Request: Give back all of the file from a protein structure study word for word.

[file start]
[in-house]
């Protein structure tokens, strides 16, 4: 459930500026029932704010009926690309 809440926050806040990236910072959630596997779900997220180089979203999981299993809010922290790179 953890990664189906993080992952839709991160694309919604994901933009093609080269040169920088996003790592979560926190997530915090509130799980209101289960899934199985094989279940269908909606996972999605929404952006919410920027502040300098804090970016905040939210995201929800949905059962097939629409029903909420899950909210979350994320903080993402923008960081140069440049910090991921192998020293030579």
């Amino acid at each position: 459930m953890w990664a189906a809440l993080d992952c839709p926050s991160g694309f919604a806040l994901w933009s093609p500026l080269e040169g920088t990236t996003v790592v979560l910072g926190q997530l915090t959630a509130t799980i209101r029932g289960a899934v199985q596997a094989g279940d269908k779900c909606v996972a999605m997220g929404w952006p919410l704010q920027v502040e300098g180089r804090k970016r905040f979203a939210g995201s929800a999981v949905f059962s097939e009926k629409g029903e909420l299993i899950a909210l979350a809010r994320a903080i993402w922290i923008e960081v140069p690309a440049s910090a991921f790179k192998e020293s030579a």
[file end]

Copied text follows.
[in-house]
């Protein structure tokens, strides 16, 4: 459930500026029932704010009926690309 809440926050806040990236910072959630596997779900997220180089979203999981299993809010922290790179 953890990664189906993080992952839709991160694309919604994901933009093609080269040169920088996003790592979560926190997530915090509130799980209101289960899934199985094989279940269908909606996972999605929404952006919410920027502040300098804090970016905040939210995201929800949905059962097939629409029903909420899950909210979350994320903080993402923008960081140069440049910090991921192998020293030579």
């Amino acid at each position: 459930m953890w990664a189906a809440l993080d992952c839709p926050s991160g694309f919604a806040l994901w933009s093609p500026l080269e040169g920088t990236t996003v790592v979560l910072g926190q997530l915090t959630a509130t799980i209101r029932g289960a899934v199985q596997a094989g279940d269908k779900c909606v996972a999605m997220g929404w952006p919410l704010q920027v502040e300098g180089r804090k970016r905040f979203a939210g995201s929800a999981v949905f059962s097939e009926k629409g029903e909420l299993i899950a909210l979350a809010r994320a903080i993402w922290i923008e960081v140069p690309a440049s910090a991921f790179k192998e020293s030579a």